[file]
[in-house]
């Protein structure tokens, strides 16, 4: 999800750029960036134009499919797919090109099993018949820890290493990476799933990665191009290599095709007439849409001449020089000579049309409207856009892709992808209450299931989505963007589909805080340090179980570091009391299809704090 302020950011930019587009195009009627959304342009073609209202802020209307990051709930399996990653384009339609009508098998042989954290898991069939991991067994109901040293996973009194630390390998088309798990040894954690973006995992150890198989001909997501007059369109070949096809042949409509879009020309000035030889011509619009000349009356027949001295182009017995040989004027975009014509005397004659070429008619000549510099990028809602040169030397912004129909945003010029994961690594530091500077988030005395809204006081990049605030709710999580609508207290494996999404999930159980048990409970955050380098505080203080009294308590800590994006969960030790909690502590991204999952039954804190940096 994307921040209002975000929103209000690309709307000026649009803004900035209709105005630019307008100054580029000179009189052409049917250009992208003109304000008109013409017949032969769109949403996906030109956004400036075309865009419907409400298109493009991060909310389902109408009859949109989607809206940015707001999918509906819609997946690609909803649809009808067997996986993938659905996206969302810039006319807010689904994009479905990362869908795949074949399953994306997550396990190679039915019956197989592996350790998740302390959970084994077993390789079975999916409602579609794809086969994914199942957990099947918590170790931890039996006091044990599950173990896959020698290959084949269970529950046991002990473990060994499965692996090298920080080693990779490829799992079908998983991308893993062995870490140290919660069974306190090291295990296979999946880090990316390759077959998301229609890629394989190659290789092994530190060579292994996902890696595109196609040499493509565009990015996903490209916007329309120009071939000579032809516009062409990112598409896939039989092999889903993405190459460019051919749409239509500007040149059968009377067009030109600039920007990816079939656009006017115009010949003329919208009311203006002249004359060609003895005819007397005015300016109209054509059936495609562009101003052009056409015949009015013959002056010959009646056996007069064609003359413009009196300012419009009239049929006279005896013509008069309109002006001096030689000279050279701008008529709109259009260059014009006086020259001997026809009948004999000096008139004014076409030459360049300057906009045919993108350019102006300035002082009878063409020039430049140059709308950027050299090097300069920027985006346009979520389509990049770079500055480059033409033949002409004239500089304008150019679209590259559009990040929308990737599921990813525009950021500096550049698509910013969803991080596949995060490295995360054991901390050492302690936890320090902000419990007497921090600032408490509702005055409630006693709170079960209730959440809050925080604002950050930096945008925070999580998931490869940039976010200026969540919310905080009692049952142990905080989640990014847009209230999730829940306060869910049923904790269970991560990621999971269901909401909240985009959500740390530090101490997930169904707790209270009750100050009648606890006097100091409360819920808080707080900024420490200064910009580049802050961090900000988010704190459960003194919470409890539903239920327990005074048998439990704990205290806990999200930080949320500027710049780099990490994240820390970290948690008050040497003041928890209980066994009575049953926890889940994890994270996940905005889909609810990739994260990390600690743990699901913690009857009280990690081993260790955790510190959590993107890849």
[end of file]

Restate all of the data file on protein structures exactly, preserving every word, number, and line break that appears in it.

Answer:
[in-house]
């Protein structure tokens, strides 16, 4: 999800750029960036134009499919797919090109099993018949820890290493990476799933990665191009290599095709007439849409001449020089000579049309409207856009892709992808209450299931989505963007589909805080340090179980570091009391299809704090 302020950011930019587009195009009627959304342009073609209202802020209307990051709930399996990653384009339609009508098998042989954290898991069939991991067994109901040293996973009194630390390998088309798990040894954690973006995992150890198989001909997501007059369109070949096809042949409509879009020309000035030889011509619009000349009356027949001295182009017995040989004027975009014509005397004659070429008619000549510099990028809602040169030397912004129909945003010029994961690594530091500077988030005395809204006081990049605030709710999580609508207290494996999404999930159980048990409970955050380098505080203080009294308590800590994006969960030790909690502590991204999952039954804190940096 994307921040209002975000929103209000690309709307000026649009803004900035209709105005630019307008100054580029000179009189052409049917250009992208003109304000008109013409017949032969769109949403996906030109956004400036075309865009419907409400298109493009991060909310389902109408009859949109989607809206940015707001999918509906819609997946690609909803649809009808067997996986993938659905996206969302810039006319807010689904994009479905990362869908795949074949399953994306997550396990190679039915019956197989592996350790998740302390959970084994077993390789079975999916409602579609794809086969994914199942957990099947918590170790931890039996006091044990599950173990896959020698290959084949269970529950046991002990473990060994499965692996090298920080080693990779490829799992079908998983991308893993062995870490140290919660069974306190090291295990296979999946880090990316390759077959998301229609890629394989190659290789092994530190060579292994996902890696595109196609040499493509565009990015996903490209916007329309120009071939000579032809516009062409990112598409896939039989092999889903993405190459460019051919749409239509500007040149059968009377067009030109600039920007990816079939656009006017115009010949003329919208009311203006002249004359060609003895005819007397005015300016109209054509059936495609562009101003052009056409015949009015013959002056010959009646056996007069064609003359413009009196300012419009009239049929006279005896013509008069309109002006001096030689000279050279701008008529709109259009260059014009006086020259001997026809009948004999000096008139004014076409030459360049300057906009045919993108350019102006300035002082009878063409020039430049140059709308950027050299090097300069920027985006346009979520389509990049770079500055480059033409033949002409004239500089304008150019679209590259559009990040929308990737599921990813525009950021500096550049698509910013969803991080596949995060490295995360054991901390050492302690936890320090902000419990007497921090600032408490509702005055409630006693709170079960209730959440809050925080604002950050930096945008925070999580998931490869940039976010200026969540919310905080009692049952142990905080989640990014847009209230999730829940306060869910049923904790269970991560990621999971269901909401909240985009959500740390530090101490997930169904707790209270009750100050009648606890006097100091409360819920808080707080900024420490200064910009580049802050961090900000988010704190459960003194919470409890539903239920327990005074048998439990704990205290806990999200930080949320500027710049780099990490994240820390970290948690008050040497003041928890209980066994009575049953926890889940994890994270996940905005889909609810990739994260990390600690743990699901913690009857009280990690081993260790955790510190959590993107890849």